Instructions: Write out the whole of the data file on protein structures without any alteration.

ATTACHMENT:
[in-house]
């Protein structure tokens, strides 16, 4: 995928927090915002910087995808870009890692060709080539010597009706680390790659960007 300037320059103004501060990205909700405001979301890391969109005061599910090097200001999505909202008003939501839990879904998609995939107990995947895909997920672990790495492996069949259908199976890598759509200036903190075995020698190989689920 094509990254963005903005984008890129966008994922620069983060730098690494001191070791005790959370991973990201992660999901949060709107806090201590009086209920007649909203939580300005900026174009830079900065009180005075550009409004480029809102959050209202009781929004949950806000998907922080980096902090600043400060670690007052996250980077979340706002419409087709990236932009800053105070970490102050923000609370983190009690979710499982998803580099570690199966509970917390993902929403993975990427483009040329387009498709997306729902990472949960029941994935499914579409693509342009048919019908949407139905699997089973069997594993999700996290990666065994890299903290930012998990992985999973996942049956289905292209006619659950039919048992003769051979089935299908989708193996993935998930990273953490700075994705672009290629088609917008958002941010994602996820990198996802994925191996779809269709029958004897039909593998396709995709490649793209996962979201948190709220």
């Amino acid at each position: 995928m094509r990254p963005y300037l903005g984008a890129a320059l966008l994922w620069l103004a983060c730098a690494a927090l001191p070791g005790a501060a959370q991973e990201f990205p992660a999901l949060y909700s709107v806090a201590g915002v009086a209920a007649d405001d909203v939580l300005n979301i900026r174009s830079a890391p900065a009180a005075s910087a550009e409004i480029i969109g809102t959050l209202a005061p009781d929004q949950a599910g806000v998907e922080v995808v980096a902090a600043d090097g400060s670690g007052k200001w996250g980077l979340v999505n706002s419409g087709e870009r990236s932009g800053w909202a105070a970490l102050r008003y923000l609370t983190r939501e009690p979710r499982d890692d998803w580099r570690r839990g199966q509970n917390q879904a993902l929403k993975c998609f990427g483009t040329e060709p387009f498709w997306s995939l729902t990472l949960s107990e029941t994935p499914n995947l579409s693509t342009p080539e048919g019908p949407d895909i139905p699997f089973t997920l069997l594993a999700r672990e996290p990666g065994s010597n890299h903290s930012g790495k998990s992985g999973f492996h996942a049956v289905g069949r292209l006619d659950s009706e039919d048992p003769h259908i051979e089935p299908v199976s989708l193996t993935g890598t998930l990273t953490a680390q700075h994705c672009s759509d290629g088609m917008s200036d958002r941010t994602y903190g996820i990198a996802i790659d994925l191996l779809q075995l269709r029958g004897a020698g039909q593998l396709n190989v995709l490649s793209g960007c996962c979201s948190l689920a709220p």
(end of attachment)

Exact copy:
[in-house]
């Protein structure tokens, strides 16, 4: 995928927090915002910087995808870009890692060709080539010597009706680390790659960007 300037320059103004501060990205909700405001979301890391969109005061599910090097200001999505909202008003939501839990879904998609995939107990995947895909997920672990790495492996069949259908199976890598759509200036903190075995020698190989689920 094509990254963005903005984008890129966008994922620069983060730098690494001191070791005790959370991973990201992660999901949060709107806090201590009086209920007649909203939580300005900026174009830079900065009180005075550009409004480029809102959050209202009781929004949950806000998907922080980096902090600043400060670690007052996250980077979340706002419409087709990236932009800053105070970490102050923000609370983190009690979710499982998803580099570690199966509970917390993902929403993975990427483009040329387009498709997306729902990472949960029941994935499914579409693509342009048919019908949407139905699997089973069997594993999700996290990666065994890299903290930012998990992985999973996942049956289905292209006619659950039919048992003769051979089935299908989708193996993935998930990273953490700075994705672009290629088609917008958002941010994602996820990198996802994925191996779809269709029958004897039909593998396709995709490649793209996962979201948190709220």
């Amino acid at each position: 995928m094509r990254p963005y300037l903005g984008a890129a320059l966008l994922w620069l103004a983060c730098a690494a927090l001191p070791g005790a501060a959370q991973e990201f990205p992660a999901l949060y909700s709107v806090a201590g915002v009086a209920a007649d405001d909203v939580l300005n979301i900026r174009s830079a890391p900065a009180a005075s910087a550009e409004i480029i969109g809102t959050l209202a005061p009781d929004q949950a599910g806000v998907e922080v995808v980096a902090a600043d090097g400060s670690g007052k200001w996250g980077l979340v999505n706002s419409g087709e870009r990236s932009g800053w909202a105070a970490l102050r008003y923000l609370t983190r939501e009690p979710r499982d890692d998803w580099r570690r839990g199966q509970n917390q879904a993902l929403k993975c998609f990427g483009t040329e060709p387009f498709w997306s995939l729902t990472l949960s107990e029941t994935p499914n995947l579409s693509t342009p080539e048919g019908p949407d895909i139905p699997f089973t997920l069997l594993a999700r672990e996290p990666g065994s010597n890299h903290s930012g790495k998990s992985g999973f492996h996942a049956v289905g069949r292209l006619d659950s009706e039919d048992p003769h259908i051979e089935p299908v199976s989708l193996t993935g890598t998930l990273t953490a680390q700075h994705c672009s759509d290629g088609m917008s200036d958002r941010t994602y903190g996820i990198a996802i790659d994925l191996l779809q075995l269709r029958g004897a020698g039909q593998l396709n190989v995709l490649s793209g960007c996962c979201s948190l689920a709220p």